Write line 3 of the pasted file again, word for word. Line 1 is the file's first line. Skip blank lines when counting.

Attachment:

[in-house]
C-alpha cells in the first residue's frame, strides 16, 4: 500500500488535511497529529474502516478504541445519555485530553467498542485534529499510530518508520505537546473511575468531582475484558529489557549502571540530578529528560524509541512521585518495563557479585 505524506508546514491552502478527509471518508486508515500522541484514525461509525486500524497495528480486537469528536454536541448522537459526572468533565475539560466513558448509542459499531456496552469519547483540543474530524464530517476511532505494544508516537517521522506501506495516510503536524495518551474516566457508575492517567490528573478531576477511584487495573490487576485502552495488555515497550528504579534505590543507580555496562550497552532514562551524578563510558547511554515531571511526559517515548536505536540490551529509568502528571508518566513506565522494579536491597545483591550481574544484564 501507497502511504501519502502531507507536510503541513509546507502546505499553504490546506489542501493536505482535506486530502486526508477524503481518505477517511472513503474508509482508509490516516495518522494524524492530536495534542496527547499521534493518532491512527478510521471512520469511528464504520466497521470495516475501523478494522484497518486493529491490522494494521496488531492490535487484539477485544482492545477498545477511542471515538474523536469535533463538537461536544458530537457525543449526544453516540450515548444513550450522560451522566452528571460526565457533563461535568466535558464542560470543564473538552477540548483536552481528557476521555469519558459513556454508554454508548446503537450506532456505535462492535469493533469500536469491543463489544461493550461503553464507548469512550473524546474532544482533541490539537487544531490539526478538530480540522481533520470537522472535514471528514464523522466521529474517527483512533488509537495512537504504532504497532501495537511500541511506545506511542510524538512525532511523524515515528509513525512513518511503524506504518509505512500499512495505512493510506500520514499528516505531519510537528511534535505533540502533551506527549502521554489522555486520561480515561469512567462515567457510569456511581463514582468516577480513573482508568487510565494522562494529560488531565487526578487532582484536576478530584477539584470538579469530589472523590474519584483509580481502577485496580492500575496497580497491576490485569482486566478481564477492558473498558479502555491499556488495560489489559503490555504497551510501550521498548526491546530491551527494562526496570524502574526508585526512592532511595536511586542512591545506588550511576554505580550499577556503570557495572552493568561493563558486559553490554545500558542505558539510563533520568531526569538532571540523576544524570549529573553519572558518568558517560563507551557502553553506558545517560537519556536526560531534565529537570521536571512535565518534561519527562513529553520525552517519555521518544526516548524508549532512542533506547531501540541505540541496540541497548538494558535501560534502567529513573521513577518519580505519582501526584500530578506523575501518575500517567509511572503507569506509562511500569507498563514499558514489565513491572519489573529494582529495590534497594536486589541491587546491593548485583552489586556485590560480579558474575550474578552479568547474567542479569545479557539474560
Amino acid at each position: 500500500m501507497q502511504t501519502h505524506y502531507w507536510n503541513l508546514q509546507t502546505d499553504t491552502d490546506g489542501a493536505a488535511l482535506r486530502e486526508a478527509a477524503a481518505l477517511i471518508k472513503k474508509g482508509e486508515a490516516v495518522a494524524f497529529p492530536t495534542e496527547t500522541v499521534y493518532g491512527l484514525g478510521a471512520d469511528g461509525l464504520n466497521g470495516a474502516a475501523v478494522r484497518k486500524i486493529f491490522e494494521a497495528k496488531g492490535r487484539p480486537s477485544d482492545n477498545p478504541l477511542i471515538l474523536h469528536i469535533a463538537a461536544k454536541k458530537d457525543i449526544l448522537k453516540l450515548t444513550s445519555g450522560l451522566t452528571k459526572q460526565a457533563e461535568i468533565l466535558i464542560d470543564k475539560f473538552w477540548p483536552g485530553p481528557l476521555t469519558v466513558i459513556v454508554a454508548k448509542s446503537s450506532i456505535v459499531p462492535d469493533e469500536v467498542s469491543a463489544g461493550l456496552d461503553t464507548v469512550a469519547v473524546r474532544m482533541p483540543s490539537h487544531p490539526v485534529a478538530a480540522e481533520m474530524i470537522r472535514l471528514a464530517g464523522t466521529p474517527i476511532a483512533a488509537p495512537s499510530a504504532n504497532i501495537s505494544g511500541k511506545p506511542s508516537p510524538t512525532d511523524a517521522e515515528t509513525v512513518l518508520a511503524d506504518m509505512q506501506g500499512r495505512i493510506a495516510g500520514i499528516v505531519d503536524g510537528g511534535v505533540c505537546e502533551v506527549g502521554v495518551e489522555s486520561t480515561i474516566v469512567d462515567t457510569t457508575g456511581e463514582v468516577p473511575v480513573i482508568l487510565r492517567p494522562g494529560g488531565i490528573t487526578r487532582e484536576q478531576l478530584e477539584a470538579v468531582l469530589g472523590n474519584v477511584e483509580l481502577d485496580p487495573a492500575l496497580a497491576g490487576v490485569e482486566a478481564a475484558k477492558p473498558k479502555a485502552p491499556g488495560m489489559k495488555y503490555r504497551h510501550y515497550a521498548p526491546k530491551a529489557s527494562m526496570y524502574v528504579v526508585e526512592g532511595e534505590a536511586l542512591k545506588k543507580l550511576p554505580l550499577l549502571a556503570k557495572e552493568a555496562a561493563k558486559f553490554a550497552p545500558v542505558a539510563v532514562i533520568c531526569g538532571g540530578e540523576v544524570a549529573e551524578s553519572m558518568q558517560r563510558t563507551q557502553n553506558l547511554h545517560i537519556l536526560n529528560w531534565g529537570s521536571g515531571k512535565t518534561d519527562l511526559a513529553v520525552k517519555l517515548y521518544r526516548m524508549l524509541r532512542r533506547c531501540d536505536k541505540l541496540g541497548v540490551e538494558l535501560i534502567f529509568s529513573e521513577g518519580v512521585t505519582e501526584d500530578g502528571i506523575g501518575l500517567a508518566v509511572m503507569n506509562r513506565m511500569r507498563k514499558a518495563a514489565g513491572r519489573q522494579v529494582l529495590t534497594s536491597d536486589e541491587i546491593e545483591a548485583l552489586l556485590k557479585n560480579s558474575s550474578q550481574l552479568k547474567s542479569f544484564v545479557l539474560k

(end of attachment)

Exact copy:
Amino acid at each position: 500500500m501507497q502511504t501519502h505524506y502531507w507536510n503541513l508546514q509546507t502546505d499553504t491552502d490546506g489542501a493536505a488535511l482535506r486530502e486526508a478527509a477524503a481518505l477517511i471518508k472513503k474508509g482508509e486508515a490516516v495518522a494524524f497529529p492530536t495534542e496527547t500522541v499521534y493518532g491512527l484514525g478510521a471512520d469511528g461509525l464504520n466497521g470495516a474502516a475501523v478494522r484497518k486500524i486493529f491490522e494494521a497495528k496488531g492490535r487484539p480486537s477485544d482492545n477498545p478504541l477511542i471515538l474523536h469528536i469535533a463538537a461536544k454536541k458530537d457525543i449526544l448522537k453516540l450515548t444513550s445519555g450522560l451522566t452528571k459526572q460526565a457533563e461535568i468533565l466535558i464542560d470543564k475539560f473538552w477540548p483536552g485530553p481528557l476521555t469519558v466513558i459513556v454508554a454508548k448509542s446503537s450506532i456505535v459499531p462492535d469493533e469500536v467498542s469491543a463489544g461493550l456496552d461503553t464507548v469512550a469519547v473524546r474532544m482533541p483540543s490539537h487544531p490539526v485534529a478538530a480540522e481533520m474530524i470537522r472535514l471528514a464530517g464523522t466521529p474517527i476511532a483512533a488509537p495512537s499510530a504504532n504497532i501495537s505494544g511500541k511506545p506511542s508516537p510524538t512525532d511523524a517521522e515515528t509513525v512513518l518508520a511503524d506504518m509505512q506501506g500499512r495505512i493510506a495516510g500520514i499528516v505531519d503536524g510537528g511534535v505533540c505537546e502533551v506527549g502521554v495518551e489522555s486520561t480515561i474516566v469512567d462515567t457510569t457508575g456511581e463514582v468516577p473511575v480513573i482508568l487510565r492517567p494522562g494529560g488531565i490528573t487526578r487532582e484536576q478531576l478530584e477539584a470538579v468531582l469530589g472523590n474519584v477511584e483509580l481502577d485496580p487495573a492500575l496497580a497491576g490487576v490485569e482486566a478481564a475484558k477492558p473498558k479502555a485502552p491499556g488495560m489489559k495488555y503490555r504497551h510501550y515497550a521498548p526491546k530491551a529489557s527494562m526496570y524502574v528504579v526508585e526512592g532511595e534505590a536511586l542512591k545506588k543507580l550511576p554505580l550499577l549502571a556503570k557495572e552493568a555496562a561493563k558486559f553490554a550497552p545500558v542505558a539510563v532514562i533520568c531526569g538532571g540530578e540523576v544524570a549529573e551524578s553519572m558518568q558517560r563510558t563507551q557502553n553506558l547511554h545517560i537519556l536526560n529528560w531534565g529537570s521536571g515531571k512535565t518534561d519527562l511526559a513529553v520525552k517519555l517515548y521518544r526516548m524508549l524509541r532512542r533506547c531501540d536505536k541505540l541496540g541497548v540490551e538494558l535501560i534502567f529509568s529513573e521513577g518519580v512521585t505519582e501526584d500530578g502528571i506523575g501518575l500517567a508518566v509511572m503507569n506509562r513506565m511500569r507498563k514499558a518495563a514489565g513491572r519489573q522494579v529494582l529495590t534497594s536491597d536486589e541491587i546491593e545483591a548485583l552489586l556485590k557479585n560480579s558474575s550474578q550481574l552479568k547474567s542479569f544484564v545479557l539474560k